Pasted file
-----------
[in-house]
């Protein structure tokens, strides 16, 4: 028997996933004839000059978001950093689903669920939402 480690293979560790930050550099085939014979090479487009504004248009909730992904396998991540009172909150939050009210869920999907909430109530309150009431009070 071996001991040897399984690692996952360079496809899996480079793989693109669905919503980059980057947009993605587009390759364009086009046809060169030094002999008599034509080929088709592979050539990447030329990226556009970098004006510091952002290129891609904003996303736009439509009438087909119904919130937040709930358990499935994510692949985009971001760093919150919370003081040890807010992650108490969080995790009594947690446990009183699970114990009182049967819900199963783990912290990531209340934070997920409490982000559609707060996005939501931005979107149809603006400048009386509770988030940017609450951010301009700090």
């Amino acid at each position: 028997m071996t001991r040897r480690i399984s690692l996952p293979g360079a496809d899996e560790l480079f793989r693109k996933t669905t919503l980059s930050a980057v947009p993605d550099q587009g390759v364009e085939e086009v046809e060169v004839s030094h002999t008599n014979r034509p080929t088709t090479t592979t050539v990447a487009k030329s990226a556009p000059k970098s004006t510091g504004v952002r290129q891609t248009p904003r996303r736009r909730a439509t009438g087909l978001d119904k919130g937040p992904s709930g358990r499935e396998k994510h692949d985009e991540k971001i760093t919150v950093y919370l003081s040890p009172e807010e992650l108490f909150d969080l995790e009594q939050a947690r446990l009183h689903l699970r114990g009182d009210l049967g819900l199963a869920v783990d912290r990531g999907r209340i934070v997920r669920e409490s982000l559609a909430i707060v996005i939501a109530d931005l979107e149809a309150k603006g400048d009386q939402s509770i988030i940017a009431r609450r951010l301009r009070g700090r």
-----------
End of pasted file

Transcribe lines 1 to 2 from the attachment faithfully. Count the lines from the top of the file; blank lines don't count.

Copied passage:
[in-house]
């Protein structure tokens, strides 16, 4: 028997996933004839000059978001950093689903669920939402 480690293979560790930050550099085939014979090479487009504004248009909730992904396998991540009172909150939050009210869920999907909430109530309150009431009070 071996001991040897399984690692996952360079496809899996480079793989693109669905919503980059980057947009993605587009390759364009086009046809060169030094002999008599034509080929088709592979050539990447030329990226556009970098004006510091952002290129891609904003996303736009439509009438087909119904919130937040709930358990499935994510692949985009971001760093919150919370003081040890807010992650108490969080995790009594947690446990009183699970114990009182049967819900199963783990912290990531209340934070997920409490982000559609707060996005939501931005979107149809603006400048009386509770988030940017609450951010301009700090």